Four Days to Family – First-mothers Respond (Chapter 4, Pt 2)
“Almost every graduating class had a girl who disappeared. Everyone knew where she had gone, and that she had most likely been told ‘If you love your child you must give it up, move on with your life, and forget.'” (excerpt from “The Girls Who Went Away: The Hidden History of Women Who Surrendered Children in the Decades Before Roe vs. Wade” by Ann Fessler)
I signed my name and did a quick spell check. Looking at the email for a moment, I was transfixed at the thought of starting this journey yet again. Every other attempt had proven to be a dead end, yet this was an untried venue, so perhaps it would actually lead somewhere this time. The worse that would happen would be another impassable dead end or brick wall, and I had experienced plenty of those in trying to find my birth family. I took a deep breath and hit SEND before I could change my mind and delete it.
Trying to focus on my paper proved nearly impossible; I would type a paragraph or two and then return to my email to see if I received anything yet. Steadily, the emails began to trickle in, and within a just few hours all fourteen first-mothers wrote back. Each time I would open an email my pulse would race as I thought for sure “this one must be her”, only to find out otherwise. All of the emails were kind and positive, yet all of these women had already found their children.
They further shared comments of their own experiences; the pain of carrying their sons and daughters for nine months only to give them away without ever holding them in their arms, the shame of not feeling capable or allowed to keep their children at the time, the guilt of their decision to relinquish their babies as society became more accepting of single mothers over the years, the agony of this secret that was often kept hidden from all of their friends and family, and the constant ache of wondering and worrying about their children throughout the years. “Your birth-mother has never stopped thinking about you,” and “You need to keep searching until you find her,” the emails said. They talked about the pain and scars my birth-mother may have on her soul and self-esteem from this experience, as well as how healing it is for both a birth-mother and the adopted child to reconnect with each other. “No matter how she may react and what she may say when you first find her, know that this will be very healing for her”.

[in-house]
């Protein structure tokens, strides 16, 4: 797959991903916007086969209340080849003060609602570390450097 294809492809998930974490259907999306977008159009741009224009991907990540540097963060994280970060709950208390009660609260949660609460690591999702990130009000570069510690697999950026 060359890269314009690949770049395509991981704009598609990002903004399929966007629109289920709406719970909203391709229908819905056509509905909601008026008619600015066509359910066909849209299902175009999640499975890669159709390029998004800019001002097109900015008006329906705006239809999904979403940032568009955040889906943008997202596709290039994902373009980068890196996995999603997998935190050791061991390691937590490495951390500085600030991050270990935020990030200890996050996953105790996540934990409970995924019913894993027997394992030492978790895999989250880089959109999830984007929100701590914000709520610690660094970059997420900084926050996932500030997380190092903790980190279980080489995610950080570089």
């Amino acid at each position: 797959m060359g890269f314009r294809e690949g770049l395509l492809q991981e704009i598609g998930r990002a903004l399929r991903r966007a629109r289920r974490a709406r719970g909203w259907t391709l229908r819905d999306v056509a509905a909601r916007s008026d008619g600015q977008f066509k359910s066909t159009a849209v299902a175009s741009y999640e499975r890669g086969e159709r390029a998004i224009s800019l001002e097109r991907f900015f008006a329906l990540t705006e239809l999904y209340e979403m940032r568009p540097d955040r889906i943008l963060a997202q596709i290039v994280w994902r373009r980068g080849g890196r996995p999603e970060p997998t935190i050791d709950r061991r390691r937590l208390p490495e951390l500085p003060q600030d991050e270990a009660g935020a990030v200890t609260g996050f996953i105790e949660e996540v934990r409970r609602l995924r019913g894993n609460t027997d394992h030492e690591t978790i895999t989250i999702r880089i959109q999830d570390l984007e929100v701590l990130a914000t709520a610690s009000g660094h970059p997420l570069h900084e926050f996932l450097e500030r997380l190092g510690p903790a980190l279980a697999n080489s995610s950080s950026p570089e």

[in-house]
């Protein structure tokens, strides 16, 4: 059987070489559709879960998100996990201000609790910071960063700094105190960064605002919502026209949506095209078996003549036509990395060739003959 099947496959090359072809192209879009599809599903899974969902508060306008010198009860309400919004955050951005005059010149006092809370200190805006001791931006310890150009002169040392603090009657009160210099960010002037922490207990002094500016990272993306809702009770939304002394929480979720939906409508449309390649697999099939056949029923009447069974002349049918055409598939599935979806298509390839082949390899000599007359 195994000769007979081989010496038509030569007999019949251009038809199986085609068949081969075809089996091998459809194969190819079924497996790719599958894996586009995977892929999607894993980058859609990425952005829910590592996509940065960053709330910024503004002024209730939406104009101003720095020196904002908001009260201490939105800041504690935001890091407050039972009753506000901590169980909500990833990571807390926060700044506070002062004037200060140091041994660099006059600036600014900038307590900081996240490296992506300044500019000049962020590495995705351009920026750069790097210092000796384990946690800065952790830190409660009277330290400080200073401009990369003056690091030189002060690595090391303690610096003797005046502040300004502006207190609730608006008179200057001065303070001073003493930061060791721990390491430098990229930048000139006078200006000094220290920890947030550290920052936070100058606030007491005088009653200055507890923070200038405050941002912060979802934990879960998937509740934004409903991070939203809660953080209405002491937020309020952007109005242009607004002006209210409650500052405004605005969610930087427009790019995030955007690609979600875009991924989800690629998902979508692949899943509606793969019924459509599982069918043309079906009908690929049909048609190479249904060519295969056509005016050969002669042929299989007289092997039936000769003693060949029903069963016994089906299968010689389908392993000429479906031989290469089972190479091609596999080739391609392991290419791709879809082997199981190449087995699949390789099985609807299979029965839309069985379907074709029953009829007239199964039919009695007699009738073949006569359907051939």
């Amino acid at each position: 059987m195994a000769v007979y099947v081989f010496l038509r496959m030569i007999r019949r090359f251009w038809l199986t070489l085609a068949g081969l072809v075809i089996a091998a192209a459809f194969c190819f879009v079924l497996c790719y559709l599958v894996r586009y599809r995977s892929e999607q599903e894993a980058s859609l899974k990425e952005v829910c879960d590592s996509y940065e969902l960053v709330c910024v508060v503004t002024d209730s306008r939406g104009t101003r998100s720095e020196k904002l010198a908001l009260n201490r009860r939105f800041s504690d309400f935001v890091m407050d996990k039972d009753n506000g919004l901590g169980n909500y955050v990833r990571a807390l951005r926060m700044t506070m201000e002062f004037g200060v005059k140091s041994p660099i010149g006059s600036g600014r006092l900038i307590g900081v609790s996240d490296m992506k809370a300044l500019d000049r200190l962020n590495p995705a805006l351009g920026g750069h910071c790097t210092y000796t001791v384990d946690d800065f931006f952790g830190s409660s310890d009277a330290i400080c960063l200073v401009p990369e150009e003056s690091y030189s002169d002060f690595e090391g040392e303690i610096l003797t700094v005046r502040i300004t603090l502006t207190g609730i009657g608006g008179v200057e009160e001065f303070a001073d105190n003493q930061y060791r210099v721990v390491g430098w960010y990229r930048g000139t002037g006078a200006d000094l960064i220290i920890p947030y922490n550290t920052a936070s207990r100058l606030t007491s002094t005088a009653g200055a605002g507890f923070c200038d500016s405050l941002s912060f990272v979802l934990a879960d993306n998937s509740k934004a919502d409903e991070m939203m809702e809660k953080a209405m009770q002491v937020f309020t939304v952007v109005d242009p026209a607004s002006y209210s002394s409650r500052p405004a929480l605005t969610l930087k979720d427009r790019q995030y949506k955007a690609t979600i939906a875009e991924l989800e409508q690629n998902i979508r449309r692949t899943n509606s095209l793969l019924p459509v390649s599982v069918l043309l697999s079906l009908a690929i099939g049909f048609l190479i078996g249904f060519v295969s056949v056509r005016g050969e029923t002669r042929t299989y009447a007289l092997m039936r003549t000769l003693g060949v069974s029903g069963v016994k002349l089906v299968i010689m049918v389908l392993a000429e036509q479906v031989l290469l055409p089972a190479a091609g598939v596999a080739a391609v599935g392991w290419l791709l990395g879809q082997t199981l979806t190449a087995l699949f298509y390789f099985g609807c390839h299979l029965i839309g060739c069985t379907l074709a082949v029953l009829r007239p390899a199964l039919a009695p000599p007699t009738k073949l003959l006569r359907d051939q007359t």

Never before had I had such encouragement in defeat. Each email seemed to strengthen my desire to continue searching this time. They seemed magical, as if this time the search would be different, that this was going to be the one. After all, I was older now and a mother myself. I was at a good place and very satisfied with my lot in life. I was now more prepared emotionally to deal with whatever may happen if I truly did find my birth family. I always said I wouldn’t force myself on my birth relatives, but now I really was in a place where I would be alright if I was completely rejected in my attempts to reconnect with my first family. Then, the email arrived that would set the course for the next three and a half days, and change my life forever.
“You may want to try contacting a search angel.”